-       Full-size beds – One of the most deceptive product names of all time, right up there with “fun-size” candy bars. Even sleeping on the diagonal, you can plan on your feet levitating off the edge for most of the night.

-       Cubicles – You can’t sneak out early on a Friday when your head sticks above the warren of cubicles like the fin of a giant land shark.

-       Refrigerators – From a standing position, I can view one full shelf in the fridge, and the first three inches or so of another. That means that as I hunt for leftovers to take for lunch each morning, I do my best impression of a giraffe bending low to a waterhole. I always worry that as I’m hunched over, looking for the Tupperware, a lion may be sneaking up on me, hoping to pick off a meal on stilts.

Posted by: trevormeers | October 31, 2012

How to Say “Halloween” In Iowan

Keeping troublemakers like these under control is what Beggar’s Night is all about.

Here’s a sure sign that you’ve lived in Iowa a long time: You talk about trick-or-treating on Oct. 30 without even realizing it’s odd. On Halloween Eve this year, my wife posted on Facebook that the flow of kids in costumes was pretty low at our front door this year. An old friend from Nebraska responded, “Maybe cuz Halloween is tomorrow?”

And quicker than you can say “Hawkeye State,” we realized that somewhere along the line, we’d bought into Iowa’s concept of Beggar’s Night. Apparently some other states also hold a Beggar’s Night, which is the designated window for what’s generally known in the United States as “trick-or-treating.” A few localities—like Iowa—hold Beggar’s Night on the evening before Halloween in an effort to move wholesome candy begging off the date traditionally reserved for mischief.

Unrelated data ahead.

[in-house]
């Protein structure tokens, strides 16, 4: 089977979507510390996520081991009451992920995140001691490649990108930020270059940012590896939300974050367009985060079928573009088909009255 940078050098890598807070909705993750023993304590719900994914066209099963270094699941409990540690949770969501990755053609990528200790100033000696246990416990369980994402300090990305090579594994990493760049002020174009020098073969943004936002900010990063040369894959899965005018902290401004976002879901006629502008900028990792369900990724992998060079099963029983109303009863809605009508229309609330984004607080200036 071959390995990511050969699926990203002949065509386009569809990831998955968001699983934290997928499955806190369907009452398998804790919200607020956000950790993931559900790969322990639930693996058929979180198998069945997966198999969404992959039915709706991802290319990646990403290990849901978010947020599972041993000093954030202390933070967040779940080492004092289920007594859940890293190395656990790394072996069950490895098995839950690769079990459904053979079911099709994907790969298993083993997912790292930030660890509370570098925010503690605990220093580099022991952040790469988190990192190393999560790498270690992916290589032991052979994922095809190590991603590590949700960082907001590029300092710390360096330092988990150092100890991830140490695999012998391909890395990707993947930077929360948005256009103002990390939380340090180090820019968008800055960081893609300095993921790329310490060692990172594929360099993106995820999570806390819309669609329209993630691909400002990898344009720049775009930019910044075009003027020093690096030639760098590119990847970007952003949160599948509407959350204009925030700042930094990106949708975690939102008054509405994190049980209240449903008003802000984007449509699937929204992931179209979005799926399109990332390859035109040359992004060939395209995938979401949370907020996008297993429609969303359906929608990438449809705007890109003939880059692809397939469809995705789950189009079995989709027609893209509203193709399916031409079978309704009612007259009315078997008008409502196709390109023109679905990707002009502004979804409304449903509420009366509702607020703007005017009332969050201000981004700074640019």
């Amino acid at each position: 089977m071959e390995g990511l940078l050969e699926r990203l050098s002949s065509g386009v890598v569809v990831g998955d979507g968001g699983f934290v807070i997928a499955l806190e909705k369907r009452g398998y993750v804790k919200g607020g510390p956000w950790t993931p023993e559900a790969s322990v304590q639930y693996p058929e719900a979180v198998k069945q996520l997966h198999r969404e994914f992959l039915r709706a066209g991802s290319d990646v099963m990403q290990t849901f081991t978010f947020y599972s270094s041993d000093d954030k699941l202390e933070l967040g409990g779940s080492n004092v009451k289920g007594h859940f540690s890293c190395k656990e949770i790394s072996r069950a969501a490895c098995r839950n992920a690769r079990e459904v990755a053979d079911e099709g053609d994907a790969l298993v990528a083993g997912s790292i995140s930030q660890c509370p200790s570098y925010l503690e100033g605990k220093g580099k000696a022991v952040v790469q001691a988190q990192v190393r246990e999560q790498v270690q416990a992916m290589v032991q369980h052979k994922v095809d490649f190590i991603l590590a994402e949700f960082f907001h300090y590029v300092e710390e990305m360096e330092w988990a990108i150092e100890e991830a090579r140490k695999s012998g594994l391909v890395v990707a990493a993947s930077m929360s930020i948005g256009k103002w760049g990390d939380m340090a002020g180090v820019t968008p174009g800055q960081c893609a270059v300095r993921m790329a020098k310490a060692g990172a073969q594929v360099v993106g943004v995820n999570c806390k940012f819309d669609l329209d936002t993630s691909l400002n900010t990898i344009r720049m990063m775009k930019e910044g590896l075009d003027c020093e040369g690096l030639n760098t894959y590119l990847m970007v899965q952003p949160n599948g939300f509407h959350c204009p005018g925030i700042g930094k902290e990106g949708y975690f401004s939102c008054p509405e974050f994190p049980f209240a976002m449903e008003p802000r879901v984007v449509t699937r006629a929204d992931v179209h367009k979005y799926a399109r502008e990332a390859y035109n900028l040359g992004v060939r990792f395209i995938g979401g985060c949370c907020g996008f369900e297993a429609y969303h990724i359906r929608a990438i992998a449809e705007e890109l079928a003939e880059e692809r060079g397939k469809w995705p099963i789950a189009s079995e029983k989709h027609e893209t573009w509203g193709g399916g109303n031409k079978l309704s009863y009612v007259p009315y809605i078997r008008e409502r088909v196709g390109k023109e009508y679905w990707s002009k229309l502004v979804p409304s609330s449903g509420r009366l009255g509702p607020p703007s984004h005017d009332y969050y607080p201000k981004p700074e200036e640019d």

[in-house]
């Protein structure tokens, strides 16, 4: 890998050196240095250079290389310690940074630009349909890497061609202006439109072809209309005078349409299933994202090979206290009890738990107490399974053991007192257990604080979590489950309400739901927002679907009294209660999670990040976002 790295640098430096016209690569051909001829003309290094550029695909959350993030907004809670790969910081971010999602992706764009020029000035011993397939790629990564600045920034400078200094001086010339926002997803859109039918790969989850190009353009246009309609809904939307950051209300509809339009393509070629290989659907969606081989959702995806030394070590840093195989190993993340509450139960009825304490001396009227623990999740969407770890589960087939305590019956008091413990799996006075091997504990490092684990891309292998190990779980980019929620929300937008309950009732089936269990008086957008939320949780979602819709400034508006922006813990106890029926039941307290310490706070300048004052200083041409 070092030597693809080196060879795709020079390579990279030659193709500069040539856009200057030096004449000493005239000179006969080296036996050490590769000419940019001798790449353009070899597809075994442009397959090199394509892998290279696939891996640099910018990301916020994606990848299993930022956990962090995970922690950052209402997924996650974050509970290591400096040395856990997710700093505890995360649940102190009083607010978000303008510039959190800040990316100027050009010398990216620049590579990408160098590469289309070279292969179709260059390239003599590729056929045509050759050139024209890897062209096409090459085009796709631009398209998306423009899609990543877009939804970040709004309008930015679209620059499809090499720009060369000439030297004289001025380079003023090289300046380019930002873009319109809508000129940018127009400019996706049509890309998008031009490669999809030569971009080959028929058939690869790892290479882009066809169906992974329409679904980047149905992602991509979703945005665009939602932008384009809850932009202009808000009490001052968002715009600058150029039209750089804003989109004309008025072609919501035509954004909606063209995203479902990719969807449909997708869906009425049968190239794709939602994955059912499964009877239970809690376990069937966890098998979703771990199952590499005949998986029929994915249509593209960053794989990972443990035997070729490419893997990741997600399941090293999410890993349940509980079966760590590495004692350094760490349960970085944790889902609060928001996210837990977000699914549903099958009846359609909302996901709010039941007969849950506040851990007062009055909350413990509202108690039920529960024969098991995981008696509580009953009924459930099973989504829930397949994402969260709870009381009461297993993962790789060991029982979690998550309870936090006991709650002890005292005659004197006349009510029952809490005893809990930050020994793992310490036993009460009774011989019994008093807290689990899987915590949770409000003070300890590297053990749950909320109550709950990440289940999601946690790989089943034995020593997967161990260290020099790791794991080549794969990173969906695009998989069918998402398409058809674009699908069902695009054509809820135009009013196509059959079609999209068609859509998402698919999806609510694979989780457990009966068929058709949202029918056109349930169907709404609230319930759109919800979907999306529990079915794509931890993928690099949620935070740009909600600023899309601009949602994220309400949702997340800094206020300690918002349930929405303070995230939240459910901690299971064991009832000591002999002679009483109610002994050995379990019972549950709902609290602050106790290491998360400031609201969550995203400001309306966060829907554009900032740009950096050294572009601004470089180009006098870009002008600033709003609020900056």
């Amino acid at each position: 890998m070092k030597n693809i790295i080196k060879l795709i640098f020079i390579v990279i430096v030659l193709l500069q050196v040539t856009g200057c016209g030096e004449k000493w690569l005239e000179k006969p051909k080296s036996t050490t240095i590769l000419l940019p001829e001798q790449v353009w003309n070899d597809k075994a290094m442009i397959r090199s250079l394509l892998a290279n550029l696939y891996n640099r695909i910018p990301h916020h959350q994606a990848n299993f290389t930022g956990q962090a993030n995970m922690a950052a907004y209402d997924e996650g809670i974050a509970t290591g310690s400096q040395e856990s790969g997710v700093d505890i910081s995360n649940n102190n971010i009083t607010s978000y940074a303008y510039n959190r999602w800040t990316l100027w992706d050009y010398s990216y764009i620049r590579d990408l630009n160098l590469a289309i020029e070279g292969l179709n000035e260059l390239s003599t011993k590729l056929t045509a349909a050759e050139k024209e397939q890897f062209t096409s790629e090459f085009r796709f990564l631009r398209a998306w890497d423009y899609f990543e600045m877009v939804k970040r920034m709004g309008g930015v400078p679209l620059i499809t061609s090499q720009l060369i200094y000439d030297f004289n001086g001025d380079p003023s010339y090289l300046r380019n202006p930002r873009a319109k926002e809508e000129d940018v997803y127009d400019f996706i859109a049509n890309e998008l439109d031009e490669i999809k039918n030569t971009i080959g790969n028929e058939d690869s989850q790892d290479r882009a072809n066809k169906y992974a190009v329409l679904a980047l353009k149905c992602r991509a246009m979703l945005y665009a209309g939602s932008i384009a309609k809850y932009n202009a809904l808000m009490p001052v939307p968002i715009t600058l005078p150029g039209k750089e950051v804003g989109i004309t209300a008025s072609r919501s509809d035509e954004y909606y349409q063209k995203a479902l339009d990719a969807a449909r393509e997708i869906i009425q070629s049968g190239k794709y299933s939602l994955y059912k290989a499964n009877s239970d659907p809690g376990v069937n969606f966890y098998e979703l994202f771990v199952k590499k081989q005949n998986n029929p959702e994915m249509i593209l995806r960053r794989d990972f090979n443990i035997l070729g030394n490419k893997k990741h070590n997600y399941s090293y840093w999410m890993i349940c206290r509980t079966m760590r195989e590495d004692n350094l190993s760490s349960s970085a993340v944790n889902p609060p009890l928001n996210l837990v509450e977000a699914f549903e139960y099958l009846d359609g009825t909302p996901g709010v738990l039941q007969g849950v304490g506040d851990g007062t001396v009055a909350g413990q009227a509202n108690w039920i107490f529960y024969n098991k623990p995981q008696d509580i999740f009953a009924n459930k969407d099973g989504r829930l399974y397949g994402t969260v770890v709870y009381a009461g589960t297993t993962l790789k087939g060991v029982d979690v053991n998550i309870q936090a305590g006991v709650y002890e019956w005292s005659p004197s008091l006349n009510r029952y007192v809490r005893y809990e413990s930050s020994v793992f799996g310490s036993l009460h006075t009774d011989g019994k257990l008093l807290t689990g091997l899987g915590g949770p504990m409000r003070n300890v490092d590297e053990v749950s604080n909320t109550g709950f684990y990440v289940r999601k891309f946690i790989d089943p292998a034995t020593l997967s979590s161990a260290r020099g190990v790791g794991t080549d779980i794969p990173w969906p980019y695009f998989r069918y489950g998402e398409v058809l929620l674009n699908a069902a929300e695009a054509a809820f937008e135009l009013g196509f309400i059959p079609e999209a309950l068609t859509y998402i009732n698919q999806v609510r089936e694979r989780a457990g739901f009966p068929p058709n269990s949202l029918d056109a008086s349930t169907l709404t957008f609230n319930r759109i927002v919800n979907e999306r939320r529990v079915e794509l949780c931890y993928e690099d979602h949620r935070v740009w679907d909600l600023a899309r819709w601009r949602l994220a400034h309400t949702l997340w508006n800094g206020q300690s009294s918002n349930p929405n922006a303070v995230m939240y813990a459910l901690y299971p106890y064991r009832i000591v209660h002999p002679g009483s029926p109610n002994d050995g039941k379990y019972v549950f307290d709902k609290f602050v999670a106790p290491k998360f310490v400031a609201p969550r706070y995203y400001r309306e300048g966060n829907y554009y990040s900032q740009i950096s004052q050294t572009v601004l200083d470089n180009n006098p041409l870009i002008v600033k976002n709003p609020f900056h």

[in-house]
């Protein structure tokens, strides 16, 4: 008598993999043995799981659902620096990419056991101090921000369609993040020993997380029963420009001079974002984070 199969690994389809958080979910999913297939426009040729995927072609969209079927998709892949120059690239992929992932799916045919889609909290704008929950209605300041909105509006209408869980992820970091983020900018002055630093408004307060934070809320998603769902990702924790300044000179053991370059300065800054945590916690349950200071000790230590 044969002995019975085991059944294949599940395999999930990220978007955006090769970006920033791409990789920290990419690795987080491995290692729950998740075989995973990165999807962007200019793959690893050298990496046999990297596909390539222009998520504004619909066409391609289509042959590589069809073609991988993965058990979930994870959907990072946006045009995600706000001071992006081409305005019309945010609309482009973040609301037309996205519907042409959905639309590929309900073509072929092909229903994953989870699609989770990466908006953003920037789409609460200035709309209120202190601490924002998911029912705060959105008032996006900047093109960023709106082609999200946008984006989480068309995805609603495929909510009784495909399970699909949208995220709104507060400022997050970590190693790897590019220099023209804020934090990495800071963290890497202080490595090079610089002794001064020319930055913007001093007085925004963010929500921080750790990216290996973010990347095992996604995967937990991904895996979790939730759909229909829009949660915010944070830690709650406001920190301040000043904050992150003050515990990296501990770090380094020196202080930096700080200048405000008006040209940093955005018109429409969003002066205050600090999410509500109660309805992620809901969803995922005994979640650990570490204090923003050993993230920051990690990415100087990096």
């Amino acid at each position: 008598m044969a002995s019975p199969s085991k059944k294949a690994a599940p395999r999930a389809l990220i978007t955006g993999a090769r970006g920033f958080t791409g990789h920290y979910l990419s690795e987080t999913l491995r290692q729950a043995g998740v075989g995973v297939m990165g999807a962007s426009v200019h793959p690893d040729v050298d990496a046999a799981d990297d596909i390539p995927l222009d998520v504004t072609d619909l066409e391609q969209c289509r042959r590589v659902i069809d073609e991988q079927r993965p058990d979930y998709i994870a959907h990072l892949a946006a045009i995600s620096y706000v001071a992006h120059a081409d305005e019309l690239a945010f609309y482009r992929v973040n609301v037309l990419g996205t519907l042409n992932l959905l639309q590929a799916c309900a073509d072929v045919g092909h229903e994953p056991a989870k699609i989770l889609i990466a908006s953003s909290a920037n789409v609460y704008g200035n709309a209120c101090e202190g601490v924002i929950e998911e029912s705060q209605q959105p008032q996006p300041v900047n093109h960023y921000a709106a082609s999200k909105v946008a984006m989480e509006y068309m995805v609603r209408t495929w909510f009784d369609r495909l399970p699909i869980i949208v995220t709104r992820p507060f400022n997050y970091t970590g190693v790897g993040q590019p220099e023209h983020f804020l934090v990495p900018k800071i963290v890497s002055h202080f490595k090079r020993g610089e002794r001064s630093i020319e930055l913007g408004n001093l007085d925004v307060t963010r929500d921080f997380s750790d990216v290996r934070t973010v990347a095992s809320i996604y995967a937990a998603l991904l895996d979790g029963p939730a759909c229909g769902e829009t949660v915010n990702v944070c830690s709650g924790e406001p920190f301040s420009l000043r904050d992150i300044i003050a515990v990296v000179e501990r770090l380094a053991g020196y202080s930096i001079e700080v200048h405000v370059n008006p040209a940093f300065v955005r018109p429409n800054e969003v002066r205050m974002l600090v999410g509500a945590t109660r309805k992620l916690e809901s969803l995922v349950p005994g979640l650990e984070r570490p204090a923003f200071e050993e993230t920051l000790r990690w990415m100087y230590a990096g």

The Des Moines Register’s website reports that Iowa’s Beggar’s Night started in 1938 after cops handled a record 550 vandalism calls on Halloween. Fed up with the troublemakers, Kathryn Krieg of the Des Moines Playground Commission moved the “tricks or eats” event to Oct. 30 to short-circuit the rowdies.

So that’s not so different from a few other states, but even among the Confederacy of Beggar’s Night states, Iowa has a curveball. When kids say, “Trick or treat!” the adult at the door responds with something to the effect of, “What’s your trick?” And the kid is supposed to tell a corny joke in order to earn their candy. The first time I witnessed this, I thought the woman at the door was getting cheap with the fun-size candy bars, what with her insistence that kids cough up a joke before getting the sugar fix. But it turns out to be a highly formalized process that was first mandated by Kathryn Krieg’s Community Chest Work Council back in ’38. (Kathryn belonged to a lot of groups that had very heavy-sounding names considering their mission was to make life more fun.)